“Followers” is a Terrible Word.
“Interested parties” or “Supporters” would be better.
“I don’t want more followers on Twitter,”
said no marketer/salesperson/job seeker/writer EVER.
Sure, there are a small number of folks on Twitter who keep their tweets private, visible only to approved parties. But these are the minority. The majority of us who are on Twitter are looking, to one extent or another, to grow our connections. We’re doing so for reasons like greater reach, social proof in support of our businesses, establishing credibility in our fields and so on.
We’re stuck with the terms “following” and “followers” on Twitter. These terms are logical and accurate from a literal perspective. I’m not accusing Twitter of making a bad call with these. But I do feel that these terms lend themselves to a subliminal psychology that might just be a bit on the negative side. They might foster egotistical behavior and, by extension, a failure to make real connections.
Who are your followers?
Your followers are people who have agreed, albeit tentatively in most cases (since they might be following hundreds or thousands of others whose tweets will show in their busy home feed), to listen to you. They’ve expressed an interest in whatever you might have to say next. Pretty nice of them, no?
*The exceptions here would be those folks who’ve only followed you in hopes you’ll follow back and bolster their own follower count (ego), only to unfollow you in a misguided effort to appear more influential than they actually are.
Do you see your followers as a gift or as stepping stones?
If your only goal is to grow your follower count without actually building relationships, you probably look at your followers as numbers. You see them in the plainest sense as leads, prospects, dollar signs or stepping stones. Many have been incredibly successful at amassing large follower counts while hardly following any others. This can be accomplished in a number of different ways such as:
- Offering something so wildly popular that everyone wants to know about it (think: Apple, Google, news channels, Ellen Show, etc)
- Buying followers (these truly just serve as numbers… there are no interested people behind them)
- Following and unfollowing in bulk (mentioned above)
In the case of the wildly popular, it makes sense that they’d be following less people than follow them. Nothing personal… but could Google really follow every follower back? Would that even make sense?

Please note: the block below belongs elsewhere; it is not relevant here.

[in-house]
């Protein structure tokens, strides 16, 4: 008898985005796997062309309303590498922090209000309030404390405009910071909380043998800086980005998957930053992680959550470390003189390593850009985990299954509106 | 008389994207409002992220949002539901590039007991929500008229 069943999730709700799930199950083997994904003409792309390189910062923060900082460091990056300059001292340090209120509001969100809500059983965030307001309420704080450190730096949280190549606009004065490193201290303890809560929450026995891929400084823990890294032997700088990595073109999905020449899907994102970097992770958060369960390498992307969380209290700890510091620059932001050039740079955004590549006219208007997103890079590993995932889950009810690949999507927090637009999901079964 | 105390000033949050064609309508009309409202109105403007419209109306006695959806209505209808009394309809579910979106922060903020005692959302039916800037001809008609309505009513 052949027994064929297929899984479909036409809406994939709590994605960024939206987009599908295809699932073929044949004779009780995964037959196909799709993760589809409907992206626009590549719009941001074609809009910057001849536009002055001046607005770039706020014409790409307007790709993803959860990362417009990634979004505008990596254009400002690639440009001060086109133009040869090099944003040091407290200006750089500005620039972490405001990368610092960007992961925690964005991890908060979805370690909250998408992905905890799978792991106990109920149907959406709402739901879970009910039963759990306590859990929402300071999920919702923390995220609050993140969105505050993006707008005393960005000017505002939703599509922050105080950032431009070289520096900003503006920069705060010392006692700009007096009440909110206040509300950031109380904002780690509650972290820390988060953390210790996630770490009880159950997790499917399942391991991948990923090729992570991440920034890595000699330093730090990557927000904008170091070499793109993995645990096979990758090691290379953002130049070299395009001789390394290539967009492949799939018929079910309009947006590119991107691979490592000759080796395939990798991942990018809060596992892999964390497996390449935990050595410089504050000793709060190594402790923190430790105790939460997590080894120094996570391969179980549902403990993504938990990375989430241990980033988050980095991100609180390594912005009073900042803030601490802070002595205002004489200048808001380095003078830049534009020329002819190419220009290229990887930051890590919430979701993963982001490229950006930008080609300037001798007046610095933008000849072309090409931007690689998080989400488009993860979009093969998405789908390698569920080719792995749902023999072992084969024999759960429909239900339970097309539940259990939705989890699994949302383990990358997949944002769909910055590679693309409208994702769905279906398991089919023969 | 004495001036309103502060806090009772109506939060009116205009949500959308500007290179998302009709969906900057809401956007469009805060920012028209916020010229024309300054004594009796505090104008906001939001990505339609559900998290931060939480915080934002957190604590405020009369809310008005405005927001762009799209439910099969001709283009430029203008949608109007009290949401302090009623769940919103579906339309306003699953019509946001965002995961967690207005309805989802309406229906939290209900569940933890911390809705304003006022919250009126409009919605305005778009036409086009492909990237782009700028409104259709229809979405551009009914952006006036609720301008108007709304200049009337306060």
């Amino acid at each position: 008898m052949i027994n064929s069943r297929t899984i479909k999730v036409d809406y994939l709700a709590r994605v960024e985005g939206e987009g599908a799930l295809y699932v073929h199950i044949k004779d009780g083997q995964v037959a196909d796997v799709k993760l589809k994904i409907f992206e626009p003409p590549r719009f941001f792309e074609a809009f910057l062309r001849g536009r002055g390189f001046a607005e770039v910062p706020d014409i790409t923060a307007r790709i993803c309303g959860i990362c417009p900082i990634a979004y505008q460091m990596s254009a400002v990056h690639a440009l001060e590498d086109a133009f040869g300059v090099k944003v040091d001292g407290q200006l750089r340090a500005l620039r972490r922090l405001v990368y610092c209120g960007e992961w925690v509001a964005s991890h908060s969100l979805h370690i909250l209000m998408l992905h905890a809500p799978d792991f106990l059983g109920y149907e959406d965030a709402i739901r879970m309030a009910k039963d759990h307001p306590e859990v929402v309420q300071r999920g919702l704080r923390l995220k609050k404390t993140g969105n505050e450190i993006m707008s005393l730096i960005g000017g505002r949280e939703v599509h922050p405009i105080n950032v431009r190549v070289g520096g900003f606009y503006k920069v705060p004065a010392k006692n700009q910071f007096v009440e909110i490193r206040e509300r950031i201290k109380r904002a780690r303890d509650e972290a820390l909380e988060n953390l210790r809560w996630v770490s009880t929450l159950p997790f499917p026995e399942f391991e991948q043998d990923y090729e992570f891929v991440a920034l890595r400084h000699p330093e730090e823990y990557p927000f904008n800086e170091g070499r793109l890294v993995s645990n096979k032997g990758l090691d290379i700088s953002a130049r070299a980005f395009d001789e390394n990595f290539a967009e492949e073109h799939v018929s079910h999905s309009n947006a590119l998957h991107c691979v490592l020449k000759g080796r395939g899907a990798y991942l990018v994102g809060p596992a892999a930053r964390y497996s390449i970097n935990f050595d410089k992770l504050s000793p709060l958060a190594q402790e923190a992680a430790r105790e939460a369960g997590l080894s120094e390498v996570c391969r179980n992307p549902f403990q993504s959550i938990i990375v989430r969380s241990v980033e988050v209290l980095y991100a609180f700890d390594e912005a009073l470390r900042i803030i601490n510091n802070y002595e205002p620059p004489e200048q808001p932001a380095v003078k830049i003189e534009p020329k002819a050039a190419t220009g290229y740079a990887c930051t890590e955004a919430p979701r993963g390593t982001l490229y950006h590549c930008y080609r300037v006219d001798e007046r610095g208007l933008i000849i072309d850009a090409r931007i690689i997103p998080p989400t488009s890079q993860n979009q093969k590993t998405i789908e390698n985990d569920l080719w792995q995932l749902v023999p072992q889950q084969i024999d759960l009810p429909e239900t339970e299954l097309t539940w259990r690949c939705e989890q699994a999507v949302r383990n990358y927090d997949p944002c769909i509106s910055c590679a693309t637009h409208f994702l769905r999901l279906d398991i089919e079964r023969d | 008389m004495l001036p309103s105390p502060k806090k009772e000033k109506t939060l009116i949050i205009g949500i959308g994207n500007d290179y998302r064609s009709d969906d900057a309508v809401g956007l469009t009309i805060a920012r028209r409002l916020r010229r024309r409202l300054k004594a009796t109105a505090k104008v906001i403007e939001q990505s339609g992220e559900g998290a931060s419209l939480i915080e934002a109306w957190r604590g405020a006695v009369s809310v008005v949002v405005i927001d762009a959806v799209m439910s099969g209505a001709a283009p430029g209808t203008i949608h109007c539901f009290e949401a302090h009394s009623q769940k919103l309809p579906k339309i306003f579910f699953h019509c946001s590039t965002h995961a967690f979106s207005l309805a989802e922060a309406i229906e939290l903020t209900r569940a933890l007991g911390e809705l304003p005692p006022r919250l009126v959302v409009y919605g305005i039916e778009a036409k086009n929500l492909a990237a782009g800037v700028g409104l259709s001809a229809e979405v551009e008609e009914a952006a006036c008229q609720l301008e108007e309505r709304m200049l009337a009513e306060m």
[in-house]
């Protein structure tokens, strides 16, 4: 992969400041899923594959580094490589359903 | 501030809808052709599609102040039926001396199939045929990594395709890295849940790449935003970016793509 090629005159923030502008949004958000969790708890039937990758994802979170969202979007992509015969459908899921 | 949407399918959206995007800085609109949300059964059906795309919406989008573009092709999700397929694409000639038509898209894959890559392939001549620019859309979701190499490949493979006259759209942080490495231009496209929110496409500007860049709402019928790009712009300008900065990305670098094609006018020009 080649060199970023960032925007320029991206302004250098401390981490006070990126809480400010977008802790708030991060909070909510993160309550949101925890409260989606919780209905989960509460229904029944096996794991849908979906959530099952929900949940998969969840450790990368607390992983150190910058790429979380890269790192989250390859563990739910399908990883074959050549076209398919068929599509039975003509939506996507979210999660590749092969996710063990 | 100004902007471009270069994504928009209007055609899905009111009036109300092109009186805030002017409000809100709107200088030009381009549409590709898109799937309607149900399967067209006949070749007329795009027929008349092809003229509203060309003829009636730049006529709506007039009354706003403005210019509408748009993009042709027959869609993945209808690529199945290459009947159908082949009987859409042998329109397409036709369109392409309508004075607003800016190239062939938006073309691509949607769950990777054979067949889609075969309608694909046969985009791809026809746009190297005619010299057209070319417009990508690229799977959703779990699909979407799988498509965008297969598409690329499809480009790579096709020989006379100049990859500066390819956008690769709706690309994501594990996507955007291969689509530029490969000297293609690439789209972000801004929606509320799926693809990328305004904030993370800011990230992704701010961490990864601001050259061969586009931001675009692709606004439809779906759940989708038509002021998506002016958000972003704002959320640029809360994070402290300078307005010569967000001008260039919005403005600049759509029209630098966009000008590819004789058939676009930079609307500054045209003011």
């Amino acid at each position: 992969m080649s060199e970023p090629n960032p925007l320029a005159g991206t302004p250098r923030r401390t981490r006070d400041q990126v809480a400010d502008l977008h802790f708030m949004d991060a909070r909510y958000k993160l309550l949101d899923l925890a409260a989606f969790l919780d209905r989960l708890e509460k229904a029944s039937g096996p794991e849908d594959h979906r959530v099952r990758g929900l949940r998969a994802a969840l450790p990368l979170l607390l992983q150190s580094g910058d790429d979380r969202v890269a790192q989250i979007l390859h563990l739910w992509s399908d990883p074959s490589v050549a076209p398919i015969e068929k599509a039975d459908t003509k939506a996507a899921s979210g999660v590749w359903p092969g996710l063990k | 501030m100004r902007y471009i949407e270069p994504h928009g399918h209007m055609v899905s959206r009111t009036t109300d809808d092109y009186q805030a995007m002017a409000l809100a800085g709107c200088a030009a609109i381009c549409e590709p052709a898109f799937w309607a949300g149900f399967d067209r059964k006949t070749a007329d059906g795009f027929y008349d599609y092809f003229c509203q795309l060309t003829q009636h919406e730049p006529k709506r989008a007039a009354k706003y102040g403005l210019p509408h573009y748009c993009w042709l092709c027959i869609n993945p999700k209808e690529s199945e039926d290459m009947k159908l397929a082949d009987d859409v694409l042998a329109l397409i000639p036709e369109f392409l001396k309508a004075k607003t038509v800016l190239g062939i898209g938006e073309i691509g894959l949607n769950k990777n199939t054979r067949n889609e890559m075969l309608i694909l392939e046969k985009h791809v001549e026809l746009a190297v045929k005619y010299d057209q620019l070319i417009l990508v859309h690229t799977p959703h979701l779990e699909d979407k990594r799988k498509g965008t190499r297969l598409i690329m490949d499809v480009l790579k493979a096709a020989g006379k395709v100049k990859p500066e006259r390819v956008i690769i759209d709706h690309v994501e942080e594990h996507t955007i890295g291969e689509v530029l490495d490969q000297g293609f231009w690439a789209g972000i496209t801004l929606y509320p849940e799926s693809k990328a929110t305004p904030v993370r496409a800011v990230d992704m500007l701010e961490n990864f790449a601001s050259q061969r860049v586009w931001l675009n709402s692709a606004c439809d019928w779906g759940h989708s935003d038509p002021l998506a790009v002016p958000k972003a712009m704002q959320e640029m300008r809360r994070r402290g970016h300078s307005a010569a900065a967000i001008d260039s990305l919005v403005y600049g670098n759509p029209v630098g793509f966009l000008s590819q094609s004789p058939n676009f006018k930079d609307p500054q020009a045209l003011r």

But in the case of the latter two… the folks who are just looking to bolster their own numbers, what’s the end goal? These folks aren’t building relationships. They don’t appear the least bit interested in what any of their prospects might have to say. They really just seem to want to look good.
You can put lipstick on a pig, but….
If you have a hundred thousand followers but none of them are real people or none of them are worthy of your time to engage, you really just have a number on a page. Maybe that’s all you want and, if so, your mission is complete. But what if it’s not?
I submit that you should look at your followers with gratitude. I don’t just mean the casual, “#FollowFriday with emoticons” gratitude. I mean to consider these people both collectively and individually as worthy of your time. Look at them as supporters, as generous readers and as deserving of your consideration in return.
I’m not suggesting that you have to follow everyone back. I don’t follow people who spam, who don’t tweet in English or who tweet on topics that don’t interest me because I don’t want to mislead them into thinking a real connection is likely. But I certainly don’t discount anyone based on their Klout score, their follower count or a ridiculous assumption that I’m more important than they are.
I make my children call adults “sir” and “m’am.” Not so much for the words themselves but for the behavior that naturally follows.
“Follower” implies subservience. It can lend itself to the notion that the followed is somehow superior.
So I refer to my followers and even those I follow as “contacts,” “connections,” “mentors,” and even “friends.” I recognize that they’ve given me the gift of their interest and attention (even in a busy home feed where I may or may not be seen). I want to be worthy of that and I want to return the favor whenever feasible.